The Personal is Political: The Power of Local Activism

Our current state of hyper-connectivity through social media allows us to stay connected to socio-political movements on the national level—#MeToo, Black Lives Matter, etc.—and to remain informed, within seconds, of the latest domestic and international news. Interestingly, our use of social media encourages us to take the personal and make it political—by hashtagging, tweeting our own story, sharing a thought-provoking picture, and so on. At the same time, however, it fools us into thinking that we should prioritize change at a national level, rather than at a local level. In…

Overworked and Underpaid: America’s Public Defender Crisis

“Ask not what your country can do for you, ask what you can do for your country,” John Fitzgerald Kennedy famously uttered in his inaugural address. This is a valid statement. Beyond citizens’ responsibility to provide for themselves and their families, there is a need for people to work for the common good. Someone must serve on the front lines of combat, while others must attend to those who are starving. However, Kennedy’s call can be difficult to heed. Consider, for example, the legal field. Imagine being a third-year law…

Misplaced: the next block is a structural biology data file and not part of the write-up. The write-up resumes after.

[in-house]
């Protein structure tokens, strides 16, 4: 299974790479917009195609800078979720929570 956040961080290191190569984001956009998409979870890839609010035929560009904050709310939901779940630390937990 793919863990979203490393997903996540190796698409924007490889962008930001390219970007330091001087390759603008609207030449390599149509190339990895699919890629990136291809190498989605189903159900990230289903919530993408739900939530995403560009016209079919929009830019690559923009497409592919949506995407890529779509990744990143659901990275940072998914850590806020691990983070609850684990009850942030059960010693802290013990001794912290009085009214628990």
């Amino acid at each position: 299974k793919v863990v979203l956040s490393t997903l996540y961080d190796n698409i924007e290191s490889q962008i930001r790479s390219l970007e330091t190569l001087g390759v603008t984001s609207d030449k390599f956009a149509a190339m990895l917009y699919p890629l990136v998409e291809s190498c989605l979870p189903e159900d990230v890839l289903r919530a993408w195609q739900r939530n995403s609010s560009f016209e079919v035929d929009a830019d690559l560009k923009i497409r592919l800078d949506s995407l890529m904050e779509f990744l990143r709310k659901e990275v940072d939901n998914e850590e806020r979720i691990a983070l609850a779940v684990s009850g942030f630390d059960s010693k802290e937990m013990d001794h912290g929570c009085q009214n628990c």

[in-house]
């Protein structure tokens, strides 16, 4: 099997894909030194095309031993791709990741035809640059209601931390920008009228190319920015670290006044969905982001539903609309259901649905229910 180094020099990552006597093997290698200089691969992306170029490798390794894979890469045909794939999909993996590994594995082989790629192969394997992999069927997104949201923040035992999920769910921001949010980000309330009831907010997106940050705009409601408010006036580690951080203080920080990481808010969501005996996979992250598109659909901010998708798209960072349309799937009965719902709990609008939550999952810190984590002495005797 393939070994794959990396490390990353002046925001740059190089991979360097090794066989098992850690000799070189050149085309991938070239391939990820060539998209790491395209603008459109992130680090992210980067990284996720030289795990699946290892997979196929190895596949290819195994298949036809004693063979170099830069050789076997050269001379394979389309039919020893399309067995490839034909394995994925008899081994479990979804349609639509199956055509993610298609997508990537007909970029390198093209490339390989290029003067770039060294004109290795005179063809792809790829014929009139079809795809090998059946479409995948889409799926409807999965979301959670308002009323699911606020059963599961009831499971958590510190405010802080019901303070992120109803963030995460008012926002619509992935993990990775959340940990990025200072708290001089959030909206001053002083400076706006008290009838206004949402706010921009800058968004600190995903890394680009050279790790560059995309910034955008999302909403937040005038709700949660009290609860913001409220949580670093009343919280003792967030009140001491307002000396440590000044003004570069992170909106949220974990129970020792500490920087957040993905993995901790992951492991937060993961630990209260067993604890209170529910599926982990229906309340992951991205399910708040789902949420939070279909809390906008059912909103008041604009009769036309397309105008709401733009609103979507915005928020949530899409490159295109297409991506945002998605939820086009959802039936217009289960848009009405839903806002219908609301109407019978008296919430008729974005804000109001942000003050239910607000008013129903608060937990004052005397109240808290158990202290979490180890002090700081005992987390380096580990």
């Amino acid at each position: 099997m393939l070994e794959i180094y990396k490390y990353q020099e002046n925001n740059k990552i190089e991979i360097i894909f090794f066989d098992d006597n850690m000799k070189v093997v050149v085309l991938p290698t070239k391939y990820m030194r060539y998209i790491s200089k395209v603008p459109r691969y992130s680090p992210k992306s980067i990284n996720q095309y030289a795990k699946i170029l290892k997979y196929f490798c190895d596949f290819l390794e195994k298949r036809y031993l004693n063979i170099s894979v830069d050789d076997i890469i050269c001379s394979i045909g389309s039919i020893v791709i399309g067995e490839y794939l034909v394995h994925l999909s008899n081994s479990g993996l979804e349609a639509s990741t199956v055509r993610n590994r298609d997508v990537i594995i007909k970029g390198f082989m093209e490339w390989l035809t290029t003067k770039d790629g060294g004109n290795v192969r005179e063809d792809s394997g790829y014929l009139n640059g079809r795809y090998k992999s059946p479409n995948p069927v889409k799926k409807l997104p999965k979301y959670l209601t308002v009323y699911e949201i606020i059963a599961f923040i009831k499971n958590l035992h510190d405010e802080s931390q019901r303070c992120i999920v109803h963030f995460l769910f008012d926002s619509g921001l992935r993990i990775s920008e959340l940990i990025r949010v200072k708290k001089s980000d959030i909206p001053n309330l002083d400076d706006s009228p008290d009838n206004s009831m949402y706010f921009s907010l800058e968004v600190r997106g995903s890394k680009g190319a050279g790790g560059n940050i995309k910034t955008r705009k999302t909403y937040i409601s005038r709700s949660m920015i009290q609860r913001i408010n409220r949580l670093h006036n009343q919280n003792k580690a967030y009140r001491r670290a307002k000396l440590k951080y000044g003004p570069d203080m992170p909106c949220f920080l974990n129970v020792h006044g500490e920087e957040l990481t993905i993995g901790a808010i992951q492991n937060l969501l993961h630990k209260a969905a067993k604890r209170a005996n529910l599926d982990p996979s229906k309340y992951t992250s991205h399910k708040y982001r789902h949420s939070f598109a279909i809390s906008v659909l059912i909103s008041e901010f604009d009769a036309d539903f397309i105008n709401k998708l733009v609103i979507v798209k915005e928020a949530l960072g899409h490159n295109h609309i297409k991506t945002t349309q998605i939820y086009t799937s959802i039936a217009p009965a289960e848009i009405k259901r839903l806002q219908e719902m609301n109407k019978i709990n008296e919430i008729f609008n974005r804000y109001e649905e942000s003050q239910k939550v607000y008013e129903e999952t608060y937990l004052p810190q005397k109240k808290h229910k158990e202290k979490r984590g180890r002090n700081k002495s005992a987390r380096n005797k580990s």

Larry Pressler: A Relic of Conservatism

What is your most outrageous college dorm story? Here’s mine. It was a warm but windy Wednesday afternoon. After the high winds caused my fruit punch to splatter all over my beloved peacoat, I furiously opened the door to my room to vent about the weather. It is a usual routine and, admittedly, a bad habit of mine to complain about things that are completely out of my control. But something was different. Jacob Linker, the president of the College Libertarians and a personal friend of mine, invited an unusual…

Governmental Censorship in the Age of Trump

In 1951, William F. Buckley, Jr. published a book entitled: “God and Man at Yale: The Superstitions of ‘Academic Freedom.’”  This work is the first instance of the all too familiar argument that conservative speech is censored on college campuses.  During the 1950s – when capitalism was at its peak, and the social movements of the 1960s had yet to kick off – this accusation was easily dismissed by the American public.  It wasn’t until the late 1970s that Buckley’s persecution complex gained traction in mainstream conservatism. Since then, conservative…